Nicolas delafraye - stock.adobe.
Ofcom has introduced new rules ordering providers to make existing customers aware of the best deals available to them when their broadband, phone and pay TV contracts are nearing an end.
The rules, which were foreshadowed by the regulator back in December 2018, put the onus on providers to notify consumers each year about any new deals they have introduced, and ensure they are briefed on when the end-date for their current contract is approaching.
The latter notification must take place 10-to-40 days before the contract end date, and be delivered in the form of a text, email or letter.
It must also include details of any changes to the service or price customers will be subjected to once the deal they have previously be subscribed to ends, and state how much notice they will be expected to give to exit the contract too.
It is Ofcom’s hope that passing on such information will empower consumers to switch between providers in pursuit of a better deal with greater ease, and stimulate competition between suppliers.
“Our research shows that more than 20 million customers have passed their initial contract period. Many of these could be paying more than they need to,” said Ofcom in a press statement. “People who bundle their landline and broadband services together pay, on average, around 20% more when they are ‘out of contract’. This rises to 26% among customers who bundle their pay TV with these two services.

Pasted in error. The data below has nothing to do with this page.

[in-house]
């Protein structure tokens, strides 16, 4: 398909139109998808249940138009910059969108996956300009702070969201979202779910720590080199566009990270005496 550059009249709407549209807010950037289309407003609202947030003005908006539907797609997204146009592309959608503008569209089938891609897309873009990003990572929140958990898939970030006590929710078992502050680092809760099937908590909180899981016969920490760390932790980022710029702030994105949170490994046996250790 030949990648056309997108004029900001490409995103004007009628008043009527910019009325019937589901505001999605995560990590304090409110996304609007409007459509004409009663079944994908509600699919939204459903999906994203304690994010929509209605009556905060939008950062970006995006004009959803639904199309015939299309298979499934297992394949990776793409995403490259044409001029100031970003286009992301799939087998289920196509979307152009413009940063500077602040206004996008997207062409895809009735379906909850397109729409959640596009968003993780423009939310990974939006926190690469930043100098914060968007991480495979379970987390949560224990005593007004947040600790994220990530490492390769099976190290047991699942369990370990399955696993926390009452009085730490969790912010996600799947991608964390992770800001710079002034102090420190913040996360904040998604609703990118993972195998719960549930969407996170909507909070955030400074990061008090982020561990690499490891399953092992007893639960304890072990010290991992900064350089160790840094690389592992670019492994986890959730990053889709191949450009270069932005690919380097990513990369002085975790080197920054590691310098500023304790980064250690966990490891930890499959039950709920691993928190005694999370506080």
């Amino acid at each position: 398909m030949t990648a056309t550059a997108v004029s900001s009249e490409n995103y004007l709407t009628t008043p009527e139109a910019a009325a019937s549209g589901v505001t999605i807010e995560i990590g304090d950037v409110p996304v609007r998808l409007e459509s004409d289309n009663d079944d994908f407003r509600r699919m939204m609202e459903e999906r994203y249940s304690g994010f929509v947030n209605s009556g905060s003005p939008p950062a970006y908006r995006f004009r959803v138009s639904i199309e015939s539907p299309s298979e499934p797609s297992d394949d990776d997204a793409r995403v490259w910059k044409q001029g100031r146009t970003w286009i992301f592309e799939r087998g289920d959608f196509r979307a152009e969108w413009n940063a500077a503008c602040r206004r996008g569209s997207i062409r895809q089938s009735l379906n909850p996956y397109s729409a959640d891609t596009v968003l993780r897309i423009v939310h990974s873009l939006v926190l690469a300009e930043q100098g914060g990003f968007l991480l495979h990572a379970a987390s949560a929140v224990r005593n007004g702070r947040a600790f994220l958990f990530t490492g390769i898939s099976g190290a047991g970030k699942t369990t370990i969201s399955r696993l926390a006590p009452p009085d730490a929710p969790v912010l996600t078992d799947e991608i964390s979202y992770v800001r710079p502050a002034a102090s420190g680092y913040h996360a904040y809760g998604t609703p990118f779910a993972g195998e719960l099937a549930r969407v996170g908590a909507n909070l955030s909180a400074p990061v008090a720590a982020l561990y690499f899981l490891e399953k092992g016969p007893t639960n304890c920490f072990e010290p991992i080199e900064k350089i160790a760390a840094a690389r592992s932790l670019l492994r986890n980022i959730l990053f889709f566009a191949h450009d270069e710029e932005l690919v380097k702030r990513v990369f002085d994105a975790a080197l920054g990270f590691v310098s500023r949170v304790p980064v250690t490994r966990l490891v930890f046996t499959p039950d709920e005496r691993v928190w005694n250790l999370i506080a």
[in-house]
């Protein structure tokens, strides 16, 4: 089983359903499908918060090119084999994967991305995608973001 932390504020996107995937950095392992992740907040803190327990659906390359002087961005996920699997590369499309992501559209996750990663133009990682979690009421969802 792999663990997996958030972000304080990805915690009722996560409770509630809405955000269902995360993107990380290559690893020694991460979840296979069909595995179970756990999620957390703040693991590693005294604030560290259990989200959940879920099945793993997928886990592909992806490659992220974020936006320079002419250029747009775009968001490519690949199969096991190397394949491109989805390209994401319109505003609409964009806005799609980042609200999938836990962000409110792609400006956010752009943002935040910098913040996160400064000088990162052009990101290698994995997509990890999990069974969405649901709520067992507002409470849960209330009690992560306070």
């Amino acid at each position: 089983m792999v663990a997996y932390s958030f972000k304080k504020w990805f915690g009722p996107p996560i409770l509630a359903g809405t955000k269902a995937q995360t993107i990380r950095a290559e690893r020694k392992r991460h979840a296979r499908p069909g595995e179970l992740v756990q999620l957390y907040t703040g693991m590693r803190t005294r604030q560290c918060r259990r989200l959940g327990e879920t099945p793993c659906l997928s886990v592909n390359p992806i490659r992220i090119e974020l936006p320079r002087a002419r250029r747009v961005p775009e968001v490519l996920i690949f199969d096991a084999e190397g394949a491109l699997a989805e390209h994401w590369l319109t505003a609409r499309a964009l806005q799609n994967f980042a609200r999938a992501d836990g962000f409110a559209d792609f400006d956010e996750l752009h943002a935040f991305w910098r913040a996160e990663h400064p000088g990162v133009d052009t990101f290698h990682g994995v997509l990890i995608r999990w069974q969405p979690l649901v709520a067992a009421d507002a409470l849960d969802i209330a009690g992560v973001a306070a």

“Around one in seven customers (14%) don’t know whether they are still tied to their original deal; and around one in eight (12%) believe they are ‘in contract’, but don’t know when this period ends.”
Read more about Ofcom
- Telecoms regulator Ofcom will make internet service providers (ISPs), mobile and landline operators and pay TV providers give consumers upfront information about how to switch to their best available tariffs when their current contracts are coming to an end, and every 12 months after that if the contract expires without the user switching.
- There are still serious concerns about whether or not the 10Mbps broadband USO is fit for purpose, and Ofcom needs to take account of them, according to The House of Lords Select Committee for the Rural Economy.
Ofcom is giving providers nine months to prep their systems and processes for the changes, and confirmed consumers will start to receive the notifications from 15 February 2020.
Lindsey Fussell, director of Ofcom’s consumer group, said: “We’re making sure customers are treated fairly, by making companies give them the information they need, when they need it.
“This will put power in the hands of millions of people who’re paying more than necessary when they’re no longer tied to a contract,” said Fussell.